By STEVEN CHASE
Wednesday, June 20, 2018
U.S. President Donald Trump has unleashed another attack against Canada, accusing this country of so unfairly charging duties on U.S. goods that Canadians are driven to smuggle consumer items across the border between the two countries.
Speaking to a gathering of small-business owners in Washington, the President painted a picture of how he believes Canadian protectionism has turned its citizens into scofflaws.
"The tariffs to get common items back into Canada are so high that they have to smuggle them in," Mr. Trump told the National Federation of Independent Business on Tuesday.
"They buy shoes, then they wear them. They scuff them up. They make them sound old or look old," he explained. Mr. Trump cited an unidentified "major newspaper" as the source of this information.
He did not indicate how this harms U.S. businesses.
However, he went on to link this conduct to negotiations on the North American free-trade agreement (NAFTA), saying the United States will not be treated poorly by Canada any longer. "Canada is not going to take advantage of the United States any longer."
Mr. Trump appears to be referring to duty-free exemption rules affecting Canadian travelers who visit the United States. Canadians are eligible for duty-free exemptions only if they have been out of Canada for at least 24 hours. If they visit the United States for a few hours of shopping, they must pay duties, where applicable, and Canadian sales taxes. If the goods are manufactured in the United States, then only sales taxes apply.
By comparison, Americans returning to the United States from Canada are granted duty-free exemption of US$200 for any absence from their country of less than 48 hours.
Cyndee Todgham Cherniak, a trade expert, said Mr. Trump is wrong to suggest border charges are anti-American. Canadians do not pay duties on U.S.-made goods when they bring them back to Canada; they merely pay the harmonized sales tax or goods and services tax. The duties charged at the border are for imports of goods manufactured offshore.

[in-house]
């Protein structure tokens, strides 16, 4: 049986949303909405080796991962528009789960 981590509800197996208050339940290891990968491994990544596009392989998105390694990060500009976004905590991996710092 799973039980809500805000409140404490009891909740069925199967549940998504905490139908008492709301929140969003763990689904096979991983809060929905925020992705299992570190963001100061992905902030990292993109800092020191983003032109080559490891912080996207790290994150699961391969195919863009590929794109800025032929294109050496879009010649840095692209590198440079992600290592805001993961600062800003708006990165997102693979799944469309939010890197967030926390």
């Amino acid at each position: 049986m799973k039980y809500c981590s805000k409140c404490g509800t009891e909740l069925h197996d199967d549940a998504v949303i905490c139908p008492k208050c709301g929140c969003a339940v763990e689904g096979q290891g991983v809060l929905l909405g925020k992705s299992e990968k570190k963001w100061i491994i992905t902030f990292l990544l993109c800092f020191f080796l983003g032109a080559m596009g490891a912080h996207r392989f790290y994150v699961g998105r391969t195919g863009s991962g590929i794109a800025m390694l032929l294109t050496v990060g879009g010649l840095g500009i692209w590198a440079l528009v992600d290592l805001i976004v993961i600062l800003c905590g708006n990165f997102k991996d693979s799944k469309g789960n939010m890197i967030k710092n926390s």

Separately, Foreign Affairs Minister Chrystia Freeland told MPs she believes a deal to renegotiate NAFTA is still possible despite the punitive tariffs the Trump administration has slapped on Canadian steel and aluminum in the name of national security.
She confirmed that the United States is still insisting a new NAFTA deal have a fiveyear expiry clause.
But Ms. Freeland said NAFTA talks are on a separate track from the trade war over steel and aluminum.
Starting on June 1, the Americans imposed import taxes of 25 per cent on Canadian steel and 10 per cent on Canadian aluminum, using a national security provision of U.S. trade law that Prime Minister Justin Trudeau and Ms. Freeland called ridiculous and insulting treatment of a close military ally.
Canada is still preparing dollar-for-dollar retaliation on $16.1-billion of U.S. goods to take effect on July 1. "We know that no one will benefit from this beggar-thyneighbour approach to trade," Ms. Freeland said. "The price will be paid, in part, by American consumers and by American businesses. And I think we all agree that it is important for Canada to stand up in defence of the international rules-based order, and we will do so."
Ms. Freeland told the Commons international trade committee on Tuesday that Canada is still revising the list of possible retaliatory targets based on feedback from businesses.
The list includes U.S. steel and aluminum and goods from sailboats to whisky, plywood to refrigerators and washing machines to herbicides.